Now a seeming regular occurrence in Peru, ruins and civilisations thought to have been the oldest in the Americas have again be surpassed by new discoveries that push back the start of history in Peru and the American continent.
It now seems it was the Casma valley in Ancash in which the first societies with ceremonial structures developed. The oldest structure in America has be confirmed to be as much as 5500 years old, almost bringing Peru on par with the development of similar societies in Mesopotamia and Egypt.
The 25 carbon-dating test carried out in the zone leave archaeologists at the Sechín Bajo archaeological site in little doubt, the ancient sunken circular plaza of 12 metres in diameter is the oldest structure in Peru.
Sunken circular plaza’s are a recurring theme in Peru’s most ancient history. They were found in the ruins of Caral, an ancient civilisation of the coastal regions. They were found much later in the sites of the Chavín. Circular plaza’s then became square, still sunken, and this carried on throughout the ages.
This history of this new find began in 1992, when a group of German students visited the region as part of their studies. One student, Renate Patzschke, didn’t treat the trip as lightly as the others. She has remained on-site for 16 years, working with project director Peter Fuchs, and together have made this discovery.
The ruins of the circular plaza sit to the side of a structure of much later construction – the main focus of the project, perhaps until now.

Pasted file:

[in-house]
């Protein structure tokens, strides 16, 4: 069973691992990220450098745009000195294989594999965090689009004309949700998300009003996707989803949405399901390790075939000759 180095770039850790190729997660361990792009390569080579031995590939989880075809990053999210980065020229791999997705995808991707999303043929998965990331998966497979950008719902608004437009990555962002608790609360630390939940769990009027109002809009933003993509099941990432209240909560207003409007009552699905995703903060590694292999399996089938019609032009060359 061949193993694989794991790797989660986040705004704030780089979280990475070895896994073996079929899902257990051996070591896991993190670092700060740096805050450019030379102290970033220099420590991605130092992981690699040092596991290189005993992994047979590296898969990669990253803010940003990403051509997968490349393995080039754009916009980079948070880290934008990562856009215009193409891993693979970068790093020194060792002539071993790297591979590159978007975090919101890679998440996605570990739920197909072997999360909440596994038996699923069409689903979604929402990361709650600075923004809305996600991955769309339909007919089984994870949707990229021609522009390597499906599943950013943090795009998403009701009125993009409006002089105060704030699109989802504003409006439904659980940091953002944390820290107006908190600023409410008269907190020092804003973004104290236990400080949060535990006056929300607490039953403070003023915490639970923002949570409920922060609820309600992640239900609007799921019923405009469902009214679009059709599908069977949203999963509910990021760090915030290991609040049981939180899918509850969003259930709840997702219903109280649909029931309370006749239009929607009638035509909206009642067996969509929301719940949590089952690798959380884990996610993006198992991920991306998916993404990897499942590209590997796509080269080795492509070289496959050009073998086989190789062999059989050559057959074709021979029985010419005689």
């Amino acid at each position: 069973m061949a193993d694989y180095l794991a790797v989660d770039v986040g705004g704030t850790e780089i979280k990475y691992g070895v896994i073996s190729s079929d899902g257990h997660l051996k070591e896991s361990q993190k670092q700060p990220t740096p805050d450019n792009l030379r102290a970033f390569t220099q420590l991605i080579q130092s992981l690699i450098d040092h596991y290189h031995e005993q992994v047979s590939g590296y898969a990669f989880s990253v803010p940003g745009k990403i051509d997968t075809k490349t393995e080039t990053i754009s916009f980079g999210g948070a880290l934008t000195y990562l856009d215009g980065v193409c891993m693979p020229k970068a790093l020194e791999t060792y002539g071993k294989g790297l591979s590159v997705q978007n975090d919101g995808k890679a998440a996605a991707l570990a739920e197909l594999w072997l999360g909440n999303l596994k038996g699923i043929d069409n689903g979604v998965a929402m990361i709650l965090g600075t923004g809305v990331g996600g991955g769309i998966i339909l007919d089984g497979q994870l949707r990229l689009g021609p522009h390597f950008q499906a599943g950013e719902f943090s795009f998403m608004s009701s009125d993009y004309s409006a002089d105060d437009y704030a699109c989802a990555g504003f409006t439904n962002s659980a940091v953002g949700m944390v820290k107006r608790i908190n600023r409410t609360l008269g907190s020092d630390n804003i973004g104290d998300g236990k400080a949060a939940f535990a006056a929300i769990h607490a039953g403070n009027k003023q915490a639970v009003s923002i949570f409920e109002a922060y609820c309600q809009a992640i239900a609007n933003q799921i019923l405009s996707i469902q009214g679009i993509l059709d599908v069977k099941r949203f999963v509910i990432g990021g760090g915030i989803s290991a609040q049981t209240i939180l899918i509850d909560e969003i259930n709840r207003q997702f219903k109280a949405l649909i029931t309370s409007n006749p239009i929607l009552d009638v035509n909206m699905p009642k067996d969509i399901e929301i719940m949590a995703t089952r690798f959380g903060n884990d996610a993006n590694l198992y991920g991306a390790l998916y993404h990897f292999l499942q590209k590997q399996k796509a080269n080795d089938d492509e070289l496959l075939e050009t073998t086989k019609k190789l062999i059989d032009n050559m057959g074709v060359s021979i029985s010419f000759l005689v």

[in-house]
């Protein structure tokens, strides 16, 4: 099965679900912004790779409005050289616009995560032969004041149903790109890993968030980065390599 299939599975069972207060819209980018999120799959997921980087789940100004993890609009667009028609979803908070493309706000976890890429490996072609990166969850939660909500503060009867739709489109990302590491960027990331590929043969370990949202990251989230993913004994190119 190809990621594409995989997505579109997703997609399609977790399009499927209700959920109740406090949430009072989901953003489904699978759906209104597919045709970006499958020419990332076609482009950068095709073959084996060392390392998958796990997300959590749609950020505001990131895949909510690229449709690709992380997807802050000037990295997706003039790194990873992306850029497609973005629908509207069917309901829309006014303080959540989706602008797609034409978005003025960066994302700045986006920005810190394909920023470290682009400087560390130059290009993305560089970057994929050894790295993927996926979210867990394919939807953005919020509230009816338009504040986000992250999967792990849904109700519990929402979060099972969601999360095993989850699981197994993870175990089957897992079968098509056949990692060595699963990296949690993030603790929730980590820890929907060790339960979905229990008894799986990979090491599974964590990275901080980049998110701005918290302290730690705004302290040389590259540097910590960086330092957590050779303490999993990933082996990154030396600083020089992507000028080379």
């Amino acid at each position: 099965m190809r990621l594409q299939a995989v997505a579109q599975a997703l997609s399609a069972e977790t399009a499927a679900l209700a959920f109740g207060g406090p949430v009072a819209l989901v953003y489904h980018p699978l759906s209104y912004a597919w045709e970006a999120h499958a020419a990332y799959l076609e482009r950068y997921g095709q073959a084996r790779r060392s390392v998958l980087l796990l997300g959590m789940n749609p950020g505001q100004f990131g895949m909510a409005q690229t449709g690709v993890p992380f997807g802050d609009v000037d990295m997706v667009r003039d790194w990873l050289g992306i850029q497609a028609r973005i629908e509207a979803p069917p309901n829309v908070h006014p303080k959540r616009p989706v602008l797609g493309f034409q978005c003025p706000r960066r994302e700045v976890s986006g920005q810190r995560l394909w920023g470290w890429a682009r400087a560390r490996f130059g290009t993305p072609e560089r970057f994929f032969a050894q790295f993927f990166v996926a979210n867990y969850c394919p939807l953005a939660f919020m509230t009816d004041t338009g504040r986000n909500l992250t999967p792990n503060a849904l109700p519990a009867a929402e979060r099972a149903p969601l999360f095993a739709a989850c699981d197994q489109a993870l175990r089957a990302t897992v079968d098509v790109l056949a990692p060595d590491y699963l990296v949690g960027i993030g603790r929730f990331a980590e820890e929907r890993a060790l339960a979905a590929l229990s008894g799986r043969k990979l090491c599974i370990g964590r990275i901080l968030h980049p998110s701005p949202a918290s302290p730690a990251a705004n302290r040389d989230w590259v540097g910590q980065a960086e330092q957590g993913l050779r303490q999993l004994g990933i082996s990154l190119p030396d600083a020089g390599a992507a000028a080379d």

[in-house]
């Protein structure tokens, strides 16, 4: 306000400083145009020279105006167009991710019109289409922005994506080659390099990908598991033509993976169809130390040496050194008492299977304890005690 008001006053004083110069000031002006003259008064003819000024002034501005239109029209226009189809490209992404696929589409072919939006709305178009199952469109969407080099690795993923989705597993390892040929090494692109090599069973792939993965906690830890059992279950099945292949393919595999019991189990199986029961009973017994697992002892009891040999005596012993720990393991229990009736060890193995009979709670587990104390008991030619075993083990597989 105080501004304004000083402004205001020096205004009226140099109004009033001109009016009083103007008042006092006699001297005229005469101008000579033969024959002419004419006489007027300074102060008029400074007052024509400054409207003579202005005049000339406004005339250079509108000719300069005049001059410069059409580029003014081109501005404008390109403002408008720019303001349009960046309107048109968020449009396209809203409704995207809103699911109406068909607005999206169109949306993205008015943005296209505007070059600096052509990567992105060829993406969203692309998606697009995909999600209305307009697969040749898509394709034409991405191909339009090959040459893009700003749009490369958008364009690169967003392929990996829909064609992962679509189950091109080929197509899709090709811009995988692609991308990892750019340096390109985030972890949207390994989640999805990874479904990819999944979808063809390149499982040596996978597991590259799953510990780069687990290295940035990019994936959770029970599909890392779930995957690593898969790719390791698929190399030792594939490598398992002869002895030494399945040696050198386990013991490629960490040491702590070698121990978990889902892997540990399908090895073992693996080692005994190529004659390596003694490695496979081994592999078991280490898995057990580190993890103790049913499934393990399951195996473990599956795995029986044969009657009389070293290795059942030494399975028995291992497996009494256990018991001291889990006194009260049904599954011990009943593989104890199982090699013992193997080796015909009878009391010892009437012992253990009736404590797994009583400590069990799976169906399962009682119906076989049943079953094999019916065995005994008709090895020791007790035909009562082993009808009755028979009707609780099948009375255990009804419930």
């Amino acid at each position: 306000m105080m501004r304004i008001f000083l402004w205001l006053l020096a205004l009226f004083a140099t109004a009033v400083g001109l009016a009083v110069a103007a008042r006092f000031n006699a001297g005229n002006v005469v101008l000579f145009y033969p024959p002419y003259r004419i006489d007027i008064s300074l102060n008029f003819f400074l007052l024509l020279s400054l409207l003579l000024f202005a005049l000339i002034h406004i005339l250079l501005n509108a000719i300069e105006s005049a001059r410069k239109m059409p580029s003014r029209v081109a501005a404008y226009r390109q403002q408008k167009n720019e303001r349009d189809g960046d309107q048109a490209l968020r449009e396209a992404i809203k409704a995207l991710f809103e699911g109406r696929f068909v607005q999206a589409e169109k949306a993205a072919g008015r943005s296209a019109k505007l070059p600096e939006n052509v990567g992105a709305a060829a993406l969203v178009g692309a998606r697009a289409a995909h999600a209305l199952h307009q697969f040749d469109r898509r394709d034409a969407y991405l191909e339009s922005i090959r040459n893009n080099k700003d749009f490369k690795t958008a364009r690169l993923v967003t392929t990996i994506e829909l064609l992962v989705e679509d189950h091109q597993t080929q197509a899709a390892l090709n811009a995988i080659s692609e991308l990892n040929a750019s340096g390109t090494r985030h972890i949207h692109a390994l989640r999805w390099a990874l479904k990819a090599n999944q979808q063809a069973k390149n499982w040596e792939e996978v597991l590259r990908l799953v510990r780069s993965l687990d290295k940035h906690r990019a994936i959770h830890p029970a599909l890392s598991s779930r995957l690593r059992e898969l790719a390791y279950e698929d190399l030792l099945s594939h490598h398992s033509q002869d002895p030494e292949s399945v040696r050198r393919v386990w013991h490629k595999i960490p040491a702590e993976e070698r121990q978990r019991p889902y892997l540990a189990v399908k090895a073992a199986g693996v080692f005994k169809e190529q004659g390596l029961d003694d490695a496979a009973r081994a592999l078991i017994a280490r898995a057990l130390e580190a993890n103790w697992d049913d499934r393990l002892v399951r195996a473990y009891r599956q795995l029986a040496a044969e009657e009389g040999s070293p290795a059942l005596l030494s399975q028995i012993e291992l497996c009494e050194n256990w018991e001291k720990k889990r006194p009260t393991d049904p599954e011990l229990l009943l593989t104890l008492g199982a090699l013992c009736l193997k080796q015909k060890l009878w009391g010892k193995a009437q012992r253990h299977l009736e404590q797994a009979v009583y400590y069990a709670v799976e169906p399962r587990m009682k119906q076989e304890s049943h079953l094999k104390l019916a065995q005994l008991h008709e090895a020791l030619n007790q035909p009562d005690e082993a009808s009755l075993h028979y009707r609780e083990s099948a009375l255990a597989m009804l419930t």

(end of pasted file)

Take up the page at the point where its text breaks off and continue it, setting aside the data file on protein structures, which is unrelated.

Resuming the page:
It demonstrates that it was the Valley of Casma (so far) in which the first societies developed, putting to rest the theory that such societies first developed on the coast, then moving to the valleys.
“Before this find we thought that the oldest structures in Peru were on the beach of Huaynuna, north of the Bay of Tortugas, also on the Casma valley. There the Pozorski couple found a small temple that was from the end of the Archaic period, about 4000 to 3600 years ago. However, the finds in Sechín Bajo, especially the sunken circular plaza, have demonstrated that there are structures as much as 5500 years old”, said Fuchs.
As mentioned, these new finds were not the main focus of the project. Huge ruins of a much later period exist metres away. The circular plaza of 3,500 B.C. was eventually replaced by large building in-keeping with the larger population. We are not sure when exactly these were constructed, but they were again replaced by a third series of structures in about 1,600 B.C. which is what the project was initially studying the remains of. This structure is 180 by 120 metres long. In it’s first phase it had two large rectangular aligned patios, which in it’s second phase were subdivided into four patios with curved corners and niched walls. The complex structure was built from adobe and stone from nearby hills and constructed in such a way as to demonstrate a high understanding of architectural knowledge.
It was in the most recent structure too that a large high-relief carving was found showing a decapitating figure – a figure of myth with a long history in Peru. This mythical decapitator can now be said to be at least 3600 years old, perhaps the origin of the figure that survived throughout the thousands of years that followed. This decapitating figure is also shown with feline teeth… later to be a recurring theme in Chavín iconography, as well as two other recurring themes according to Fuchs; “In his right hand he has a ceremonial knife, in the left, he has a snake”.